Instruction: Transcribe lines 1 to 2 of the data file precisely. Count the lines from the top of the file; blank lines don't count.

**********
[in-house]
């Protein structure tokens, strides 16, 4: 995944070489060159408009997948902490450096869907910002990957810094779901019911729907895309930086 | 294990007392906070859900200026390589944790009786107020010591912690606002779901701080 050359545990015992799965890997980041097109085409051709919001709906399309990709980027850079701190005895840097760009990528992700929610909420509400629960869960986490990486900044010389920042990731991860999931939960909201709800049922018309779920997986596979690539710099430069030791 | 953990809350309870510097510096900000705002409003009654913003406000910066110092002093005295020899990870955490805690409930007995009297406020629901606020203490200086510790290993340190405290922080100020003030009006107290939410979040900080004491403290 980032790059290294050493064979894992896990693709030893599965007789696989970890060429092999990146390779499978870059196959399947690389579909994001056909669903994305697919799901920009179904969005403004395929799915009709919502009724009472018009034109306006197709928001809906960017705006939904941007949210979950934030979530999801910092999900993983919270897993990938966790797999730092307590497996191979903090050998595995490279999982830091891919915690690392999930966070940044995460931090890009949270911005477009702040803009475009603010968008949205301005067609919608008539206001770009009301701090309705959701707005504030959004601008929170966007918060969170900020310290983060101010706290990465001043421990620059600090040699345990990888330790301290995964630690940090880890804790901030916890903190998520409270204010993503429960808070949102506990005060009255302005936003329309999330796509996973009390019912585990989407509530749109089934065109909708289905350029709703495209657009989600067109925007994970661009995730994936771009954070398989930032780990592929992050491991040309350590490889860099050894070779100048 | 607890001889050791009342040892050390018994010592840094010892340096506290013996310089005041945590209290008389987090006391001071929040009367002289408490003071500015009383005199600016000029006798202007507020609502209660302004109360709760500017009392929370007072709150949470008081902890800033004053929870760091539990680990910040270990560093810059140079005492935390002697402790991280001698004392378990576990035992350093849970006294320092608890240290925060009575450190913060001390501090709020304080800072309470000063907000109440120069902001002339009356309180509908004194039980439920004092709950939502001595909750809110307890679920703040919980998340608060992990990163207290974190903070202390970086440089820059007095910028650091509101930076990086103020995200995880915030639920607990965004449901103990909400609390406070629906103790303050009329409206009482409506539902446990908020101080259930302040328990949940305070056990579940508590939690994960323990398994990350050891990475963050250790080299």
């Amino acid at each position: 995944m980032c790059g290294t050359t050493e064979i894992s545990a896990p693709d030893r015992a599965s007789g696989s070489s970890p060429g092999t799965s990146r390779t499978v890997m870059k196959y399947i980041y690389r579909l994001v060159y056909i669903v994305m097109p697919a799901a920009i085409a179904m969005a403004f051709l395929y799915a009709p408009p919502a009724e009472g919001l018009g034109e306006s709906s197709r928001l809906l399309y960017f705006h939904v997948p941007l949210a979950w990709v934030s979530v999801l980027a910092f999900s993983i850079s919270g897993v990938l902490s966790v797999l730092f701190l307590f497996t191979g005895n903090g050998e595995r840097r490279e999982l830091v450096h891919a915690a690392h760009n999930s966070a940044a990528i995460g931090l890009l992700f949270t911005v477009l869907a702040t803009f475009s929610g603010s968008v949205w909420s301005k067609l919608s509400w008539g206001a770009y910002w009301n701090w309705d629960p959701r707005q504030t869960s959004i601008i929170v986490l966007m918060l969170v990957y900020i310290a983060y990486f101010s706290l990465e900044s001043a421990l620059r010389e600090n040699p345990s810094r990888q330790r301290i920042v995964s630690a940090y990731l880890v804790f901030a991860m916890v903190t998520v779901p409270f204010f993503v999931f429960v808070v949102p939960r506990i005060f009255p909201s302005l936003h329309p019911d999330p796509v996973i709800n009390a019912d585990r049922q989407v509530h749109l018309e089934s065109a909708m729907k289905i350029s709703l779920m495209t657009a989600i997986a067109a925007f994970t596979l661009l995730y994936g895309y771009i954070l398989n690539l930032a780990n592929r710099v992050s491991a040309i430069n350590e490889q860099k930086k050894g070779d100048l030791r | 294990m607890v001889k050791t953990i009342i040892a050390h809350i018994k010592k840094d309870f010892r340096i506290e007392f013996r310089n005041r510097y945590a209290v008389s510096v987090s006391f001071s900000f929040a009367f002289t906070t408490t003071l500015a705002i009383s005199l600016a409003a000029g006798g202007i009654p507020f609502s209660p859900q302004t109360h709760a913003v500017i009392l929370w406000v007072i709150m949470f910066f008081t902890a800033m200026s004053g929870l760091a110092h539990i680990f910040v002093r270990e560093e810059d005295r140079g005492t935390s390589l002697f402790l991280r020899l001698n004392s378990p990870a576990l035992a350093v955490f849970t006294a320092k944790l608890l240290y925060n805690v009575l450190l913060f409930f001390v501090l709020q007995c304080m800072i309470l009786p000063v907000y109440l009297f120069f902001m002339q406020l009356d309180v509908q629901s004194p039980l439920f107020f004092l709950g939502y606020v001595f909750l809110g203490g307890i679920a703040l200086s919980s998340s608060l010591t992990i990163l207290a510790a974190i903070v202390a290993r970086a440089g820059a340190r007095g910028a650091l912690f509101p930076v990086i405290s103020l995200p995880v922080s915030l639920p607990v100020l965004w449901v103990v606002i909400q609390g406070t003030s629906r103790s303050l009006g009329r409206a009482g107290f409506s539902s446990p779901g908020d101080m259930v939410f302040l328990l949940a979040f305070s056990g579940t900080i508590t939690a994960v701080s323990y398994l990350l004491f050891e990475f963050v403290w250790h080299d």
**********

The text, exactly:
[in-house]
């Protein structure tokens, strides 16, 4: 995944070489060159408009997948902490450096869907910002990957810094779901019911729907895309930086 | 294990007392906070859900200026390589944790009786107020010591912690606002779901701080 050359545990015992799965890997980041097109085409051709919001709906399309990709980027850079701190005895840097760009990528992700929610909420509400629960869960986490990486900044010389920042990731991860999931939960909201709800049922018309779920997986596979690539710099430069030791 | 953990809350309870510097510096900000705002409003009654913003406000910066110092002093005295020899990870955490805690409930007995009297406020629901606020203490200086510790290993340190405290922080100020003030009006107290939410979040900080004491403290 980032790059290294050493064979894992896990693709030893599965007789696989970890060429092999990146390779499978870059196959399947690389579909994001056909669903994305697919799901920009179904969005403004395929799915009709919502009724009472018009034109306006197709928001809906960017705006939904941007949210979950934030979530999801910092999900993983919270897993990938966790797999730092307590497996191979903090050998595995490279999982830091891919915690690392999930966070940044995460931090890009949270911005477009702040803009475009603010968008949205301005067609919608008539206001770009009301701090309705959701707005504030959004601008929170966007918060969170900020310290983060101010706290990465001043421990620059600090040699345990990888330790301290995964630690940090880890804790901030916890903190998520409270204010993503429960808070949102506990005060009255302005936003329309999330796509996973009390019912585990989407509530749109089934065109909708289905350029709703495209657009989600067109925007994970661009995730994936771009954070398989930032780990592929992050491991040309350590490889860099050894070779100048 | 607890001889050791009342040892050390018994010592840094010892340096506290013996310089005041945590209290008389987090006391001071929040009367002289408490003071500015009383005199600016000029006798202007507020609502209660302004109360709760500017009392929370007072709150949470008081902890800033004053929870760091539990680990910040270990560093810059140079005492935390002697402790991280001698004392378990576990035992350093849970006294320092608890240290925060009575450190913060001390501090709020304080800072309470000063907000109440120069902001002339009356309180509908004194039980439920004092709950939502001595909750809110307890679920703040919980998340608060992990990163207290974190903070202390970086440089820059007095910028650091509101930076990086103020995200995880915030639920607990965004449901103990909400609390406070629906103790303050009329409206009482409506539902446990908020101080259930302040328990949940305070056990579940508590939690994960323990398994990350050891990475963050250790080299």